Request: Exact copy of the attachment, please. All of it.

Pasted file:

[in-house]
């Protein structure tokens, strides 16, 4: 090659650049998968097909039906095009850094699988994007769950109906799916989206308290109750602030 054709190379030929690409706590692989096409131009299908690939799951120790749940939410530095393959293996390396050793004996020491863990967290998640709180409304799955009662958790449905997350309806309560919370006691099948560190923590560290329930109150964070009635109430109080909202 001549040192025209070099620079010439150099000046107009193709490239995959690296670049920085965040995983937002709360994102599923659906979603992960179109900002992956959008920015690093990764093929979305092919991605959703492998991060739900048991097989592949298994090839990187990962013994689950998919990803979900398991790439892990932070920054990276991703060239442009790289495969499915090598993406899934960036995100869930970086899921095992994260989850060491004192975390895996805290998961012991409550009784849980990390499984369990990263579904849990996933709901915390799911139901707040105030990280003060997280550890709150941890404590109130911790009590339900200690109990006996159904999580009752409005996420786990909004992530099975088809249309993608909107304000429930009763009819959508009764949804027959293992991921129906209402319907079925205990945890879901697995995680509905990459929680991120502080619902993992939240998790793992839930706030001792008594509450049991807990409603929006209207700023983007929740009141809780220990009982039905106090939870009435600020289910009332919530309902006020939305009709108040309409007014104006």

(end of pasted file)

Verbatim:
[in-house]
């Protein structure tokens, strides 16, 4: 090659650049998968097909039906095009850094699988994007769950109906799916989206308290109750602030 054709190379030929690409706590692989096409131009299908690939799951120790749940939410530095393959293996390396050793004996020491863990967290998640709180409304799955009662958790449905997350309806309560919370006691099948560190923590560290329930109150964070009635109430109080909202 001549040192025209070099620079010439150099000046107009193709490239995959690296670049920085965040995983937002709360994102599923659906979603992960179109900002992956959008920015690093990764093929979305092919991605959703492998991060739900048991097989592949298994090839990187990962013994689950998919990803979900398991790439892990932070920054990276991703060239442009790289495969499915090598993406899934960036995100869930970086899921095992994260989850060491004192975390895996805290998961012991409550009784849980990390499984369990990263579904849990996933709901915390799911139901707040105030990280003060997280550890709150941890404590109130911790009590339900200690109990006996159904999580009752409005996420786990909004992530099975088809249309993608909107304000429930009763009819959508009764949804027959293992991921129906209402319907079925205990945890879901697995995680509905990459929680991120502080619902993992939240998790793992839930706030001792008594509450049991807990409603929006209207700023983007929740009141809780220990009982039905106090939870009435600020289910009332919530309902006020939305009709108040309409007014104006």